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The Forgotten: Marco Bellocchio's "China is Near" (1967)

A socialist candidate for municipal office contends with extremist or scandalous relatives, his secretary-mistress, and the Italian public.
Appearing at New York's Film Forum from the 20th - 26th of March, Marco Bellocchio's newly restored political-sexual satire plays something like Robert Altman at his most biting, but the flavor is distinctly Italian, the milieu that of local politics in a small city. Glauco Mori plays an aspiring socialist candidate for municipal office, a man who has tried every center-left party on the map, and even dabbled with communism; a man with no convictions but a vague itch for power, perhaps because he's so ineffectual in his own life.
He's having an affair with his secretary, and his campaign manager is sleeping with his sister, and both lovers are conniving to force a lucrative marriage. Meanwhile, his brother is gravitating towards minor acts of terrorism...
Nobody is admirable in Bellocchio's supremely cynical vision: there are no noble deeds to be done in politics, and the public's contempt for their would-be leaders is even greater than the politicians' evident contempt for the masses. Mori's first attempt at public speaking ends with a riot after he slaps a boy who ran off with a page of his speech, and his precious new car is violently dismantled by the angry mob. While the movie lacks the grotesque, Grand Guignol surrealism of Lindsay Anderson's Britannia Hospital, it has the same savage, a-plague-on-all-your-houses attitude.
Where Bellocchio differs from Altman, Anderson, and the rest of the A's is his specifically Italian combination of bawdiness and visual grace. Shot by the great Tonino Delli Colli and scored by Ennio Morricone, the film has a stark, chalky quality and moves with a jollying, staccato rhythm. A small yapping dog may, as in certain seventeenth-century Dutch paintings, represent lust: certainly, there's a lot of that particular deadly sin about. The story cheerfully suggests rape, adultery and abortion, but nobody gets hurt. Even a mock-assassination attempt, in which a cat is thrown at a political speaker and then two Alsatian hounds are released to go after the feline now sticking to the back of his neck, is bloodless and seems to get resolved without serious injury. But there's no mistaking the malice behind it, both on the part of the assailants and the filmmaker.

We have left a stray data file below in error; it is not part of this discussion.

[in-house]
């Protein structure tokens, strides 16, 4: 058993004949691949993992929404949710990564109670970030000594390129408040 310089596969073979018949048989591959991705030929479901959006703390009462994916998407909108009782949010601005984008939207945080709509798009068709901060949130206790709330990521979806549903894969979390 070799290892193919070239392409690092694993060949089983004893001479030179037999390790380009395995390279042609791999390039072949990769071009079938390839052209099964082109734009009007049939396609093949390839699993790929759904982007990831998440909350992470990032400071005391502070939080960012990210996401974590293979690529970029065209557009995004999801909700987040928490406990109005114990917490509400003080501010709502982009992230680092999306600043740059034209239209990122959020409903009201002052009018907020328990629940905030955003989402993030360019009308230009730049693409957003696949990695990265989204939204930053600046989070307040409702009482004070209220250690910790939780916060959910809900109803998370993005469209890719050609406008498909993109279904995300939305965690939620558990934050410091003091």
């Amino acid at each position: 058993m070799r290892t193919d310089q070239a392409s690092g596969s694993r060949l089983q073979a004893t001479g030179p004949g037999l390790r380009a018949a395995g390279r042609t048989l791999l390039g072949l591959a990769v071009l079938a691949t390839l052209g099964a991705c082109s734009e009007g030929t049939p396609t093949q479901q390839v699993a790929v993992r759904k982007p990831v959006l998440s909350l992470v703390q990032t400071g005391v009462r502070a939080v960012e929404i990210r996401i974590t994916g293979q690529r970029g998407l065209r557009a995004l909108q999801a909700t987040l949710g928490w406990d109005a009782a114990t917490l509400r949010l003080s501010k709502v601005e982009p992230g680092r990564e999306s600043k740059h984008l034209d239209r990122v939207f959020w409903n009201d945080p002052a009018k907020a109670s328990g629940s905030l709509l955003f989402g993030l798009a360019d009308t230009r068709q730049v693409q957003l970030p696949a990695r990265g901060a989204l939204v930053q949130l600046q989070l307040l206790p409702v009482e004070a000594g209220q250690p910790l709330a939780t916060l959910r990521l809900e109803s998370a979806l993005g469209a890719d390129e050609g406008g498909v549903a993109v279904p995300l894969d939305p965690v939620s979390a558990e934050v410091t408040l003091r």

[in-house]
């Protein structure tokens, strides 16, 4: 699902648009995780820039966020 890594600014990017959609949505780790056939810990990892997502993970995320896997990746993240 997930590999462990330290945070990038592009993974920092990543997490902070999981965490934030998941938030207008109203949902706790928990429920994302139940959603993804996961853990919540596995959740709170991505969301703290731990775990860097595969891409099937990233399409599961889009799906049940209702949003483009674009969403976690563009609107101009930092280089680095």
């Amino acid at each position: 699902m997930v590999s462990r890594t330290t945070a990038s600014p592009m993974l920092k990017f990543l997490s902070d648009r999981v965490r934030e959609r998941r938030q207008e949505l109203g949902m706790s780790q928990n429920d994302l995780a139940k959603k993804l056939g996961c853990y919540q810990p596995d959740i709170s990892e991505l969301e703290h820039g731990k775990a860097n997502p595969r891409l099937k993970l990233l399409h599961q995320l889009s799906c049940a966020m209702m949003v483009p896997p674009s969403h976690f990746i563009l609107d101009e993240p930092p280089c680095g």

The anti-clerical stuff may raise eyebrows too, and must have been startling at the time. When one character wishes to stop an acquaintance getting an illegal abortion, he brings a priest into the surgery to help him break up the proceedings. The doctor, caught about-to-be-red-handed, immediately confesses to the priest, with breathtaking cynicism, not to expiate his guilt but to use the seal of the confessional to make sure the guy can't rat on him. What larks!
So the film is quite an odd experience, on the one hand so of-its-time that it may seem a period piece, yet still able to startle with its brazen irreverence.
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The Forgotten is a fortnightly column by David Cairns, author of Shadowplay.
Pauline Kael was over-the-moon about it when it premiered in the U.S. but she couldn’t get many others to climb aboard for the ride.
I’m surprised she didn’t think it another “come as the sick soul of Europe party.” But given her love of stuff like Shampoo, I can see why she might dig it. The personal and the political, both equally rotten.

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